Home inspections can be highly stressful for all parties involved. There is no such thing as a "perfect" home, and there never will be.
Generally speaking, a thorough home inspection should last two to three hours, and it will address the key components of a home, including the roof, foundation, HVAC, plumbing and electrical components.
There may also be comments about the paint, siding or drainage, as well as comments about commonly ignored areas of deferred maintenance.
The "Big Five", so to speak, are the items that can make or break a deal, because they affect the overall health of a home and repairs can cost thousands and thousands of dollars.
How buyers and sellers respond to inspections is subjective. Some people take things with a grain of salt, while others have severe reactions when they are informed of flaws or potential flaws that exist with a home.
Inspections are a trying time, and this is really where a skilled agent is needed to hold a deal together.
Ignore or miss something big, and brace for an angry outburst (or potential litigation) from the buyer somewhere down the road. Nitpick the seller to death on small things, and the entire deal may come unraveled when the seller decides to take a hard line.
The market plays a role in how this process plays out, as well. In the market of 2008, 2009, 2010 and even the first half of 2011... sellers were often desperate to sell and they would accommodate some large quests. Today, however, with buyers swarming the market and inventory at record-low levels, buyers must be much more realistic about what they ask for. Many sellers do not fear going back on the market when homes are selling in days instead of months.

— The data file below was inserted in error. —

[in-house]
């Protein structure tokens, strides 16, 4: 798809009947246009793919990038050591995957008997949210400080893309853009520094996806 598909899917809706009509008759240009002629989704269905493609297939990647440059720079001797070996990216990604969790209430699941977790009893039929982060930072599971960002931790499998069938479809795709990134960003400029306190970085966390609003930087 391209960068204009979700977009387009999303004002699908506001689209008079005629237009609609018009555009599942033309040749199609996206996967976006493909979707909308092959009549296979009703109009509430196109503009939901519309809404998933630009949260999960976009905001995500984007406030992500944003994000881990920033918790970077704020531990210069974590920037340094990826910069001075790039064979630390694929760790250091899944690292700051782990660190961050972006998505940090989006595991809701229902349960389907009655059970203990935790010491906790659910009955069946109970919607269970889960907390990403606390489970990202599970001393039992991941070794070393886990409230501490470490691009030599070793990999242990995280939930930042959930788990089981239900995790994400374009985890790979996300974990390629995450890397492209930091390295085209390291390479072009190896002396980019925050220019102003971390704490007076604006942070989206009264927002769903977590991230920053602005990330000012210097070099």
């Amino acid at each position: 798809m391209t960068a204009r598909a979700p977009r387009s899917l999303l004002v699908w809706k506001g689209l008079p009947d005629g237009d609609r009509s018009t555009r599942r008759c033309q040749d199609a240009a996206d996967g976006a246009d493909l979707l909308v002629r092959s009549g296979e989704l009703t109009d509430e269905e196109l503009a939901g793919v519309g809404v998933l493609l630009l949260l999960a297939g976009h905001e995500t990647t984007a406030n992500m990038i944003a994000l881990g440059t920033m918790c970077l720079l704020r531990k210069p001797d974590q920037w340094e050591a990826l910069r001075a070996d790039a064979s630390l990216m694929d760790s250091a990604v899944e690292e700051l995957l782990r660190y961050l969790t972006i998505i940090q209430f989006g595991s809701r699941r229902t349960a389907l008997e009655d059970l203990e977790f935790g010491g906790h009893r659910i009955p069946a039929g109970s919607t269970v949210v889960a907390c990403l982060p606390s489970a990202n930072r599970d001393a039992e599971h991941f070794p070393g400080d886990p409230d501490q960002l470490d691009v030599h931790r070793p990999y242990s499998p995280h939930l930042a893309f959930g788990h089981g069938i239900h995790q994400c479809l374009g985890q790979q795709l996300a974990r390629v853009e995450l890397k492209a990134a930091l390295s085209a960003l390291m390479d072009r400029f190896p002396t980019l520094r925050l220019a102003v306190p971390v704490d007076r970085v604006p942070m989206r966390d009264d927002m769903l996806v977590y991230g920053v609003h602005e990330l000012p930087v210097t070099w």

How buyers, sellers and agents handle the inspection process is often the most critical component in holding a deal together once a home has gone under contract. And it is one of the key reasons why experience is such an important factor when choosing representation. Hire an agent who has seen it before, and chances are he or she will come up with solutions. Hire someone who hasn't, and brace for a bumpy road.
The key is to assemble a competent team, giving unbiased assessments, with no agenda other than protecting the client's interest. If you get that right, chances are excellent that you will survive the inspection process.